Monday, April 22, 2013

Northern European Renaissance (pt. 15)

Henry VIII, as you know, is somewhat infamous for having many wives (six).  After his third wife died, the king was in search for a bride and was considering Anne of Cleaves, a German noblewoman.  The king asked Holbein to paint a portrait of Anne to bring back to him and show him whether or not she was beautiful enough to be his bride.  Sir Thomas Cromwell, the king's chief minister, instructed Holbein to paint a beautiful portrait of Anne because her marriage to the king was desired; yet Holbein also had to paint Anne as realistically as possible, for such were the king's orders.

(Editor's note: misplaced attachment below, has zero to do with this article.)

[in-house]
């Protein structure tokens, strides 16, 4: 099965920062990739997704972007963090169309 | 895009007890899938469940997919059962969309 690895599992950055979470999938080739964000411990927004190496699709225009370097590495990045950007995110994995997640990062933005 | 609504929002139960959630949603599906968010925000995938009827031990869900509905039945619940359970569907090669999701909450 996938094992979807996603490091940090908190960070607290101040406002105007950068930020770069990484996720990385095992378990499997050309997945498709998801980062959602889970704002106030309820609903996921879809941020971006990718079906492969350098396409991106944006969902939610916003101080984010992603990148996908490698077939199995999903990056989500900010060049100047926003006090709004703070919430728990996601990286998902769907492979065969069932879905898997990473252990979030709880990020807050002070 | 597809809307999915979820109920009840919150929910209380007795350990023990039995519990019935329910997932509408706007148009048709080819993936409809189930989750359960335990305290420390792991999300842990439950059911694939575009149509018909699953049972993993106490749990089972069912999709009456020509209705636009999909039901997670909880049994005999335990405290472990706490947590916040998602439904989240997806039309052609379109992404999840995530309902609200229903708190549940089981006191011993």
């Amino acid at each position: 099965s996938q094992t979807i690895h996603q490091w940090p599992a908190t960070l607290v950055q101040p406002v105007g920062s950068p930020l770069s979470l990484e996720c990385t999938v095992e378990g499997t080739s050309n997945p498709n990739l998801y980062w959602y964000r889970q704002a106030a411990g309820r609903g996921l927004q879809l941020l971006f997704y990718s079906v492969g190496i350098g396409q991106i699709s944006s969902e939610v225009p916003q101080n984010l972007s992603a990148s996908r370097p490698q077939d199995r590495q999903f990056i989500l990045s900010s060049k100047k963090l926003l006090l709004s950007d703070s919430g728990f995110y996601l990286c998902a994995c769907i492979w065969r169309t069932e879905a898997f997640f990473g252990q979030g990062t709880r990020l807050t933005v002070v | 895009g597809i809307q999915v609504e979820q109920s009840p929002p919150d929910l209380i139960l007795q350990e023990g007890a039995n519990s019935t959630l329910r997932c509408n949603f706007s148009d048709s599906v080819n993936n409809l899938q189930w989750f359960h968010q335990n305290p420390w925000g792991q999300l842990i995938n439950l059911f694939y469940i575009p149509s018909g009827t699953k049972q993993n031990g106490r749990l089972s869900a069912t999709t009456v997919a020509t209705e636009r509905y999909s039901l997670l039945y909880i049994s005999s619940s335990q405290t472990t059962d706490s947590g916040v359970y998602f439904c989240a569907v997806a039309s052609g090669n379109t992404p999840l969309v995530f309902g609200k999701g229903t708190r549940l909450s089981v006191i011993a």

When the artist visited the Lady Anne, she turned out to be dull, plain, and uneducated.  And so Hans Holbein was faced with a challenge: he had to paint Anne as beautiful but also had to show her plainness to the king.  The finished product...
Henry VIII married Anne but soon became enraged by her dull character, and the two were divorced only months later.  The artist, however, was never punished.

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